WO2002000343A2 - A microfluidic design automation method and system - Google Patents

A microfluidic design automation method and system Download PDF

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Publication number
WO2002000343A2
WO2002000343A2 PCT/US2001/020639 US0120639W WO0200343A2 WO 2002000343 A2 WO2002000343 A2 WO 2002000343A2 US 0120639 W US0120639 W US 0120639W WO 0200343 A2 WO0200343 A2 WO 0200343A2
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Prior art keywords
channel
microfluidic
component
layer
method
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PCT/US2001/020639
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French (fr)
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WO2002000343A3 (en
Inventor
Michael Lee
Gajus Worthington
Gregory Harris
James Montgomery
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Fluidigm Corporation
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Priority to US21459500P priority Critical
Priority to US60/214,595 priority
Application filed by Fluidigm Corporation filed Critical Fluidigm Corporation
Publication of WO2002000343A2 publication Critical patent/WO2002000343A2/en
Publication of WO2002000343A3 publication Critical patent/WO2002000343A3/en

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    • GPHYSICS
    • G06COMPUTING; CALCULATING; COUNTING
    • G06FELECTRIC DIGITAL DATA PROCESSING
    • G06F17/00Digital computing or data processing equipment or methods, specially adapted for specific functions
    • G06F17/50Computer-aided design
    • BPERFORMING OPERATIONS; TRANSPORTING
    • B01PHYSICAL OR CHEMICAL PROCESSES OR APPARATUS IN GENERAL
    • B01FMIXING, e.g. DISSOLVING, EMULSIFYING, DISPERSING
    • B01F15/00Accessories for mixers ; Auxiliary operations or auxiliary devices; Parts or details of general application
    • B01F15/00928General build-up of the mixers
    • B01F15/00935General build-up of the mixers the mixer being built-up from a plurality of modules or stacked plates comprising complete or partial elements of the mixer
    • BPERFORMING OPERATIONS; TRANSPORTING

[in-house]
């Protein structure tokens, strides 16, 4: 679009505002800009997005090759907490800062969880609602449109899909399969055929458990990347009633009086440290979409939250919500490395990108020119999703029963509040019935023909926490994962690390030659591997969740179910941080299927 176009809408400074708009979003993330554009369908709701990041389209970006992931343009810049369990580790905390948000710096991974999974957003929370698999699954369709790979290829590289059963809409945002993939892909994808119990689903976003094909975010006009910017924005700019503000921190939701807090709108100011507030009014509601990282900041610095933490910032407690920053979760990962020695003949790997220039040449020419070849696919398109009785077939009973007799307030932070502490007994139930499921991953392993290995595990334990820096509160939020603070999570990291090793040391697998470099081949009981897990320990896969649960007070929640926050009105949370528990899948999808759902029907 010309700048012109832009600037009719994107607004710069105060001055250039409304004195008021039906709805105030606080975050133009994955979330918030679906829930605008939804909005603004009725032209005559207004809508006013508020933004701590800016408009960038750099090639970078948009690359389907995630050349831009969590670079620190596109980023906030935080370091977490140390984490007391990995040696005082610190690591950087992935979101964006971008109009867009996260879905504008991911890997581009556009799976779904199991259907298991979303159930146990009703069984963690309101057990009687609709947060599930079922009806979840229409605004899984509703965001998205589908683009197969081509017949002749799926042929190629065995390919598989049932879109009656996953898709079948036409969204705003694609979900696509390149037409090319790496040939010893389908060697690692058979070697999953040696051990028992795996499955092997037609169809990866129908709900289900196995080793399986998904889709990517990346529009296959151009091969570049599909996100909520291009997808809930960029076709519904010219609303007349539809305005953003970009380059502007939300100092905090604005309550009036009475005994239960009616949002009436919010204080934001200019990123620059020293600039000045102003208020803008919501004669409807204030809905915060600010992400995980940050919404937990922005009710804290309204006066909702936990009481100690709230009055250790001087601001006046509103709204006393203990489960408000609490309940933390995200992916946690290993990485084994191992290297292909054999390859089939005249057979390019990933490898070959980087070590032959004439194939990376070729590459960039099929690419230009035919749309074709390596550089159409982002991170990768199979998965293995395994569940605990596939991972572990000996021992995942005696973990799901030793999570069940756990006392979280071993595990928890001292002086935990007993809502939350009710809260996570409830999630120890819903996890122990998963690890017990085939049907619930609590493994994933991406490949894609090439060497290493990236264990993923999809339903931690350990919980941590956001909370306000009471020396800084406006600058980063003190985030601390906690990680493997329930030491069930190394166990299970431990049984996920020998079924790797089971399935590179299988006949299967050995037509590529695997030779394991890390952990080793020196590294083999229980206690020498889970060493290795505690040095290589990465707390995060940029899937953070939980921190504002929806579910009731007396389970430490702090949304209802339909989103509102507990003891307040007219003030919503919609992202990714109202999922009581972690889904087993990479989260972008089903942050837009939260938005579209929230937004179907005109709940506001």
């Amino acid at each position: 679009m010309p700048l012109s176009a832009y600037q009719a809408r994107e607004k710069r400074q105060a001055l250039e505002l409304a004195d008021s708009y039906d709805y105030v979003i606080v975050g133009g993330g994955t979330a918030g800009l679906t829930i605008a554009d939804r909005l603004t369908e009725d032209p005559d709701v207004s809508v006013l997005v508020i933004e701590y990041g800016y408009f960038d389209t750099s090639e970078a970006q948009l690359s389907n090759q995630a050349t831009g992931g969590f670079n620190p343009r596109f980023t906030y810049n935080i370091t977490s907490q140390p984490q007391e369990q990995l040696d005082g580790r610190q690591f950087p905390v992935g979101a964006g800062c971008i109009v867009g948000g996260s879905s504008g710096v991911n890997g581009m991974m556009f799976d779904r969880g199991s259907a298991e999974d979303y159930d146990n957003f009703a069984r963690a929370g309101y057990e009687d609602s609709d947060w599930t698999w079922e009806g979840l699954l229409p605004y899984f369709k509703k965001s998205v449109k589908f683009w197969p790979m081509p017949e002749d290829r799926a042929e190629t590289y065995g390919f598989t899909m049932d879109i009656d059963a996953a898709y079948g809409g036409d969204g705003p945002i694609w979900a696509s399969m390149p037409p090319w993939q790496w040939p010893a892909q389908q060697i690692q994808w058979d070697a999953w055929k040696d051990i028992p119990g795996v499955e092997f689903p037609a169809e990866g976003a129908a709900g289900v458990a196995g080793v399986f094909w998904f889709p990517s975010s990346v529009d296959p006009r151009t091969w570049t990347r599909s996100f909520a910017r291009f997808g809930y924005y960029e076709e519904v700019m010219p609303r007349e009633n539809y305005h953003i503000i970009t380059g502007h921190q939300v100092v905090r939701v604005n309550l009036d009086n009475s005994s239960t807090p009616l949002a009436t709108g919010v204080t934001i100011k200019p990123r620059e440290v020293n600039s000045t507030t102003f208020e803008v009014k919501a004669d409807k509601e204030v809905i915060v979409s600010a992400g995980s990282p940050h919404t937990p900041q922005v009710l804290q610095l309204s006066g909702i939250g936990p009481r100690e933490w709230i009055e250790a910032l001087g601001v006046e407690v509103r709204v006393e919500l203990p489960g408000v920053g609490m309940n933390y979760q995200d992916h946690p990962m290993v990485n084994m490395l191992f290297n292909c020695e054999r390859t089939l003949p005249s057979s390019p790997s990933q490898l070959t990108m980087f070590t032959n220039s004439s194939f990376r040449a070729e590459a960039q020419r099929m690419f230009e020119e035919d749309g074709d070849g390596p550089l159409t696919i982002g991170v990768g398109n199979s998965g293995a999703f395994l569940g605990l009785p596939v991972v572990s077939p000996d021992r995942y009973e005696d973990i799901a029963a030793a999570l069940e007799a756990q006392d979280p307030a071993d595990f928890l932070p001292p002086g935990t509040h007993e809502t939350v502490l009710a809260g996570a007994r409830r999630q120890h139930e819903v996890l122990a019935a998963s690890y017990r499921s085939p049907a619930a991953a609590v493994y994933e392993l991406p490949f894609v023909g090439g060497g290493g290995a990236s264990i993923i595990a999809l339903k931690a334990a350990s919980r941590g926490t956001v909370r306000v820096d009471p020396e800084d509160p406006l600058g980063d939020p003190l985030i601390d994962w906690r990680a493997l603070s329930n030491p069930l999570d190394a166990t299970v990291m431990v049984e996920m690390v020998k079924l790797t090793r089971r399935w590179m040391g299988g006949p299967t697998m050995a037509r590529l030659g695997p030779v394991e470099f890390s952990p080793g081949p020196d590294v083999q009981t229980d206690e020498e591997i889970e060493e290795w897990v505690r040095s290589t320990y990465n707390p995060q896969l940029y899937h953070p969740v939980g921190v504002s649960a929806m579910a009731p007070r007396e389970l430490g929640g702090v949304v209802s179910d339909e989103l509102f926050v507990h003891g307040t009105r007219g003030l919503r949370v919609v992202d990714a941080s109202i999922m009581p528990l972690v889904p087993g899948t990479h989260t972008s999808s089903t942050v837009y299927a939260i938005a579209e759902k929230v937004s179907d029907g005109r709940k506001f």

• B01PHYSICAL OR CHEMICAL PROCESSES OR APPARATUS IN GENERAL
    • B01LCHEMICAL OR PHYSICAL LABORATORY APPARATUS FOR GENERAL USE
    • B01L3/00Containers or dishes for laboratory use, e.g. laboratory glassware; Droppers
    • B01L3/50Containers for the purpose of retaining a material to be analysed, e.g. test tubes
    • B01L3/502Containers for the purpose of retaining a material to be analysed, e.g. test tubes with fluid transport, e.g. in multi-compartment structures
    • B01L3/5027Containers for the purpose of retaining a material to be analysed, e.g. test tubes with fluid transport, e.g. in multi-compartment structures by integrated microfluidic structures, i.e. dimensions of channels and chambers are such that surface tension forces are important, e.g. lab-on-a-chip
    • B01L3/502707Containers for the purpose of retaining a material to be analysed, e.g. test tubes with fluid transport, e.g. in multi-compartment structures by integrated microfluidic structures, i.e. dimensions of channels and chambers are such that surface tension forces are important, e.g. lab-on-a-chip characterised by the manufacture of the container or its components
    • BPERFORMING OPERATIONS; TRANSPORTING
    • B81MICROSTRUCTURAL TECHNOLOGY
    • B81BMICROSTRUCTURAL DEVICES OR SYSTEMS, e.g. MICROMECHANICAL DEVICES
    • B81B1/00Devices without movable or flexible elements, e.g. microcapillary devices
    • BPERFORMING OPERATIONS; TRANSPORTING
    • B81MICROSTRUCTURAL TECHNOLOGY
    • B81CPROCESSES OR APPARATUS SPECIALLY ADAPTED FOR THE MANUFACTURE OR TREATMENT OF MICROSTRUCTURAL DEVICES OR SYSTEMS
    • B81C99/00Subject matter not provided for in other groups of this subclass
    • B81C99/0055Manufacturing logistics
    • B81C99/006Design; Simulation
    • GPHYSICS
    • G06COMPUTING; CALCULATING; COUNTING
    • G06FELECTRIC DIGITAL DATA PROCESSING
    • G06F17/00Digital computing or data processing equipment or methods, specially adapted for specific functions
    • G06F17/50Computer-aided design
    • G06F17/509Network design, e.g. positioning, routing, graphs
    • BPERFORMING OPERATIONS; TRANSPORTING
    • B01PHYSICAL OR CHEMICAL PROCESSES OR APPARATUS IN GENERAL
    • B01FMIXING, e.g. DISSOLVING, EMULSIFYING, DISPERSING
    • B01F13/00Other mixers; Mixing plant, including combinations of mixers, e.g. of dissimilar mixers
    • B01F13/0059Micromixers
    • BPERFORMING OPERATIONS; TRANSPORTING
    • B01PHYSICAL OR CHEMICAL PROCESSES OR APPARATUS IN GENERAL
    • B01FMIXING, e.g. DISSOLVING, EMULSIFYING, DISPERSING
    • B01F15/00Accessories for mixers ; Auxiliary operations or auxiliary devices; Parts or details of general application
    • B01F15/00824Receptacles
    • BPERFORMING OPERATIONS; TRANSPORTING
    • B01PHYSICAL OR CHEMICAL PROCESSES OR APPARATUS IN GENERAL
    • B01JCHEMICAL OR PHYSICAL PROCESSES, e.g. CATALYSIS OR COLLOID CHEMISTRY; THEIR RELEVANT APPARATUS
    • B01J2219/00Chemical, physical or physico-chemical processes in general; Their relevant apparatus
    • B01J2219/00781Aspects relating to microreactors
    • B01J2219/00993Design aspects
    • B01J2219/00997Strategical arrangements of multiple microreactor systems
    • BPERFORMING OPERATIONS; TRANSPORTING
    • B01PHYSICAL OR CHEMICAL PROCESSES OR APPARATUS IN GENERAL
    • B01LCHEMICAL OR PHYSICAL LABORATORY APPARATUS FOR GENERAL USE
    • B01L2200/00Solutions for specific problems relating to chemical or physical laboratory apparatus
    • B01L2200/12Specific details about manufacturing devices
    • BPERFORMING OPERATIONS; TRANSPORTING